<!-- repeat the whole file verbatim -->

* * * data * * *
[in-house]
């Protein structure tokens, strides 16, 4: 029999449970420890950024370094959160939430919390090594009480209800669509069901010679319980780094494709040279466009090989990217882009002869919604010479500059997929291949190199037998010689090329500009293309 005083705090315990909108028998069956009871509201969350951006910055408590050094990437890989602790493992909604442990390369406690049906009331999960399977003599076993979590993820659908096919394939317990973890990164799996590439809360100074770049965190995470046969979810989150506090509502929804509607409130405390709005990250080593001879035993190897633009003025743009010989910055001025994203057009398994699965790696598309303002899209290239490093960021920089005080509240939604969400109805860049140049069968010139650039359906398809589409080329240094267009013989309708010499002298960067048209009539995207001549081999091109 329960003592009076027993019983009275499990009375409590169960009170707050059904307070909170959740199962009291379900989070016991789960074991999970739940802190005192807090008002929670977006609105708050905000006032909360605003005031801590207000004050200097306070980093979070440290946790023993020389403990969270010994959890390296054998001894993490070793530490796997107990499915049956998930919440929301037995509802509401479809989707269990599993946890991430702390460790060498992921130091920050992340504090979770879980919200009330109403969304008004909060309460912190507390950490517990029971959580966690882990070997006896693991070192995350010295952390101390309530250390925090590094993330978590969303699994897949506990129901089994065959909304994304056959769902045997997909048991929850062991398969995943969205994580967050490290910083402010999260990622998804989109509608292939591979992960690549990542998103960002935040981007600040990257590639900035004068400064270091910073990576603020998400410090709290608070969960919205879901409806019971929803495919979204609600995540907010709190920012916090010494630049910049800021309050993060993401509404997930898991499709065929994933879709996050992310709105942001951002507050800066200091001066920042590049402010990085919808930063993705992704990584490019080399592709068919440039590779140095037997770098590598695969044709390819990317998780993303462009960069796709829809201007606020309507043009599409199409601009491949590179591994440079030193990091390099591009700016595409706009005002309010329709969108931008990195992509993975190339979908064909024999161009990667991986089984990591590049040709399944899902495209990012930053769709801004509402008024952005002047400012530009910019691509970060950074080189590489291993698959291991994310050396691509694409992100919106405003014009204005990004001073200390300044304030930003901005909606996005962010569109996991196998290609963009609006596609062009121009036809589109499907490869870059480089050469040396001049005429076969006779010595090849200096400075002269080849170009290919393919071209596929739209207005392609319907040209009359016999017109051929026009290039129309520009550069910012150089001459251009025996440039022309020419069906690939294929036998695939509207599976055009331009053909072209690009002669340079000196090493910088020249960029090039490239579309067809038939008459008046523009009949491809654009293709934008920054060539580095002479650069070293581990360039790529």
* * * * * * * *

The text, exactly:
[in-house]
């Protein structure tokens, strides 16, 4: 029999449970420890950024370094959160939430919390090594009480209800669509069901010679319980780094494709040279466009090989990217882009002869919604010479500059997929291949190199037998010689090329500009293309 005083705090315990909108028998069956009871509201969350951006910055408590050094990437890989602790493992909604442990390369406690049906009331999960399977003599076993979590993820659908096919394939317990973890990164799996590439809360100074770049965190995470046969979810989150506090509502929804509607409130405390709005990250080593001879035993190897633009003025743009010989910055001025994203057009398994699965790696598309303002899209290239490093960021920089005080509240939604969400109805860049140049069968010139650039359906398809589409080329240094267009013989309708010499002298960067048209009539995207001549081999091109 329960003592009076027993019983009275499990009375409590169960009170707050059904307070909170959740199962009291379900989070016991789960074991999970739940802190005192807090008002929670977006609105708050905000006032909360605003005031801590207000004050200097306070980093979070440290946790023993020389403990969270010994959890390296054998001894993490070793530490796997107990499915049956998930919440929301037995509802509401479809989707269990599993946890991430702390460790060498992921130091920050992340504090979770879980919200009330109403969304008004909060309460912190507390950490517990029971959580966690882990070997006896693991070192995350010295952390101390309530250390925090590094993330978590969303699994897949506990129901089994065959909304994304056959769902045997997909048991929850062991398969995943969205994580967050490290910083402010999260990622998804989109509608292939591979992960690549990542998103960002935040981007600040990257590639900035004068400064270091910073990576603020998400410090709290608070969960919205879901409806019971929803495919979204609600995540907010709190920012916090010494630049910049800021309050993060993401509404997930898991499709065929994933879709996050992310709105942001951002507050800066200091001066920042590049402010990085919808930063993705992704990584490019080399592709068919440039590779140095037997770098590598695969044709390819990317998780993303462009960069796709829809201007606020309507043009599409199409601009491949590179591994440079030193990091390099591009700016595409706009005002309010329709969108931008990195992509993975190339979908064909024999161009990667991986089984990591590049040709399944899902495209990012930053769709801004509402008024952005002047400012530009910019691509970060950074080189590489291993698959291991994310050396691509694409992100919106405003014009204005990004001073200390300044304030930003901005909606996005962010569109996991196998290609963009609006596609062009121009036809589109499907490869870059480089050469040396001049005429076969006779010595090849200096400075002269080849170009290919393919071209596929739209207005392609319907040209009359016999017109051929026009290039129309520009550069910012150089001459251009025996440039022309020419069906690939294929036998695939509207599976055009331009053909072209690009002669340079000196090493910088020249960029090039490239579309067809038939008459008046523009009949491809654009293709934008920054060539580095002479650069070293581990360039790529």